While museums typically sermonise their importance as bastions of history and knowledge, and argue that objects of historical importance must be cared for by professionals, we know now that important artefacts are safer in the hands of Indigenous communities than they are in cultural institutions. The Elgin Marbles, taken from Greece and held in the British Museum, were permanently damaged during “routine maintenance” in the 1930s, where they were scrubbed with wire brushes and “a harsh cleaning agent”.

It’s for these reasons that Trinity College’s recent decision to return the remaining Kamay spears to the Gweagal people is a welcome one. Chairperson of La Perouse Local Aboriginal Land Council Noleen Timbery said the decision to repatriate the spears was the culmination of “patient” discussions between Trinity College and the Gweagal community.

“It’s something that we’ve worked at and it’s something that we’ve been talking about for a really long time,” Timbery said.

Ultimately, the Kamay spears deserve to be held and cared for by the descendants of the people who made them. Cultural inheritance – that is what is at stake.

Ray Ingrey, Dharawal man and chair of the Gujaga Foundation, said the story of the spears was part of the wider stories told by generations of his Elders, but that their return was bittersweet as many are not alive to see them come home.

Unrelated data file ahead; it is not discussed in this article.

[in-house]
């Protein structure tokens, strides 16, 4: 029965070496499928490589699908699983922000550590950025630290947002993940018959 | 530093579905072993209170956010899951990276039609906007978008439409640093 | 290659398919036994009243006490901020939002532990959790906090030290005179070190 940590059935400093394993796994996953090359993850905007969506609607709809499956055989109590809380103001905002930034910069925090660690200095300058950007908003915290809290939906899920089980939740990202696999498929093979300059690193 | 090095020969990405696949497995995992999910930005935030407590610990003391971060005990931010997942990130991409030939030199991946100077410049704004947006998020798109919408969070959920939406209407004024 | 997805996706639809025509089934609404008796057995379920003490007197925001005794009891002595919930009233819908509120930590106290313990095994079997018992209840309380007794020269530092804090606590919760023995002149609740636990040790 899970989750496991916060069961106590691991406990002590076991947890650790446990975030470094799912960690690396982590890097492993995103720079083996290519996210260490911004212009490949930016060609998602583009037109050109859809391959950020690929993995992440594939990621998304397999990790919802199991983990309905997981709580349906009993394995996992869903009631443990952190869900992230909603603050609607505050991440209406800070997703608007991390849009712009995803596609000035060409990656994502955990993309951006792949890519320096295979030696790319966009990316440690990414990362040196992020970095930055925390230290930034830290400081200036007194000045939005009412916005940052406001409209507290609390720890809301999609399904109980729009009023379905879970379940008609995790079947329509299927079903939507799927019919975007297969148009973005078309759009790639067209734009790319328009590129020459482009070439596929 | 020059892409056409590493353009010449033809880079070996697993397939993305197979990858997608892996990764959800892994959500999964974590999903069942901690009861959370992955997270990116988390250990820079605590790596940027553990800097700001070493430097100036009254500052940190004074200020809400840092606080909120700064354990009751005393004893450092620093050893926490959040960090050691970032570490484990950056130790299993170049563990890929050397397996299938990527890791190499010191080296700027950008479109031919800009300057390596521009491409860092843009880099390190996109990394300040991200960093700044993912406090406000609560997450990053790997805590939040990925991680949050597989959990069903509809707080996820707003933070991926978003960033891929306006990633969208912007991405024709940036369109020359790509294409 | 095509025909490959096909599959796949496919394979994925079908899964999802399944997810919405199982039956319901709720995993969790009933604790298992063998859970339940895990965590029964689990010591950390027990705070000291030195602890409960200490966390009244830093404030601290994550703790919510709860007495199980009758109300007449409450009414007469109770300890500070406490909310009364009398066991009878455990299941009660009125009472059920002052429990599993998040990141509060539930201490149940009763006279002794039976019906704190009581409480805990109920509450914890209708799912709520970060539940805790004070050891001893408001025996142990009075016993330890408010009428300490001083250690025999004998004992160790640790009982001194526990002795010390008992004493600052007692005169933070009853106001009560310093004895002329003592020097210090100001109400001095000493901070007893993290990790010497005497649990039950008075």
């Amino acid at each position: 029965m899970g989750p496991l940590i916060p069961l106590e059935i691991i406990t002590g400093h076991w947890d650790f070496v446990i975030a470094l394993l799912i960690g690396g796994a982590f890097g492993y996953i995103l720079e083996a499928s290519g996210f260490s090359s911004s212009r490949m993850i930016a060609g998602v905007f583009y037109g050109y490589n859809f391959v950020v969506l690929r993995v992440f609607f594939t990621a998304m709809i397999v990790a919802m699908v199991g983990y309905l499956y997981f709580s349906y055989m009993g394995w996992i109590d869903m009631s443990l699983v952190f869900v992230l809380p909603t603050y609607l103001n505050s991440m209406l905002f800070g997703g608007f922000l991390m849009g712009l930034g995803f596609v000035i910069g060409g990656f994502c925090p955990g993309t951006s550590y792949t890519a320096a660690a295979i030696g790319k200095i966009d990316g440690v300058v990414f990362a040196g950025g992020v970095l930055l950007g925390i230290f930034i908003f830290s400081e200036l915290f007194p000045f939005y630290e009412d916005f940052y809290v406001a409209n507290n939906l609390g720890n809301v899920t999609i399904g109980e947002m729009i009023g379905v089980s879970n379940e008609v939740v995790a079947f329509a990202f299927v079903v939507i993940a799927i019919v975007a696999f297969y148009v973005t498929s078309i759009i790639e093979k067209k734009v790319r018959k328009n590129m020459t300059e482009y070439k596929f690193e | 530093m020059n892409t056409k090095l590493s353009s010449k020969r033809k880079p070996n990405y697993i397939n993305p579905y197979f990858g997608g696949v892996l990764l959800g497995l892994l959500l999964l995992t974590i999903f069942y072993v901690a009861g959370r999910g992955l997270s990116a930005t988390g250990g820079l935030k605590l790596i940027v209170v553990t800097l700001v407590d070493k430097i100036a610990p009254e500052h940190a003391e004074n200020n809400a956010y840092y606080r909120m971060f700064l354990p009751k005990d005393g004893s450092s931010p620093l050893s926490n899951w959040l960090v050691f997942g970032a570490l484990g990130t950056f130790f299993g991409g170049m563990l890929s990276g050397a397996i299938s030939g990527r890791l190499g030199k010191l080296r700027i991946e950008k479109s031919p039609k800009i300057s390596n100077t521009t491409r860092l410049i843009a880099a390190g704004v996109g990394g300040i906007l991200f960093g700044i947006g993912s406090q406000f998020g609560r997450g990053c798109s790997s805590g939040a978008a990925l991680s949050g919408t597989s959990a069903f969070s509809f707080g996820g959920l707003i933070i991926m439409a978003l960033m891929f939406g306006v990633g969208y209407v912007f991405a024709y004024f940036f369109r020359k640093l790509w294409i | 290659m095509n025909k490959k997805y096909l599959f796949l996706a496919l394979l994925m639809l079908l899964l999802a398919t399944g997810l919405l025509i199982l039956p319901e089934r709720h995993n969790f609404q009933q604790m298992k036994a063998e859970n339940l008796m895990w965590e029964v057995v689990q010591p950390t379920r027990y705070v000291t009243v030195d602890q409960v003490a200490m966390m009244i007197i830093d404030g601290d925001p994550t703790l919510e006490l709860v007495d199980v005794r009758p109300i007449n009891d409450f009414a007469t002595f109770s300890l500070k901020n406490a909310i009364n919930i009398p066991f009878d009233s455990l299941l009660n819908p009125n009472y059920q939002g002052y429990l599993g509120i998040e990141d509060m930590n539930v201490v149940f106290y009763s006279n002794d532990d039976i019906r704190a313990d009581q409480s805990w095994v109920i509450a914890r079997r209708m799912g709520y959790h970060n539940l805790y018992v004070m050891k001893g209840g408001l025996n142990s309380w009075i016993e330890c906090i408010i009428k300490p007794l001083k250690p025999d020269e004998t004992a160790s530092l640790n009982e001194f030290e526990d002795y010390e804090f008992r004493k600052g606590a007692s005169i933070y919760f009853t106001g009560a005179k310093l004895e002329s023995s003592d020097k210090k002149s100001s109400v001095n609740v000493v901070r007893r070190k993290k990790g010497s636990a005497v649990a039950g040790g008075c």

“Our old people always spoke about it. It wasn’t set by our generation, it was set by those old Dharawal people, and in particular women. I think they’d be looking down on us proud of what we’ve achieved today,” said Ingrey.

The return of the spears back to Country still needs to be formally approved in the UK by the Charity Commission to allow Trinity College to grant legal ownership to the La Perouse Aboriginal Land Council and the Gujaga Foundation after their request for repatriation.

Once formal approval is given, the spears will return to Australia within the next few months to be cared for by institutions here. After further community consultation by the La Perouse community, they are expected to have a permanent home at the planned visitor centre to be built in Kurnell, near Botany Bay.

Filed under: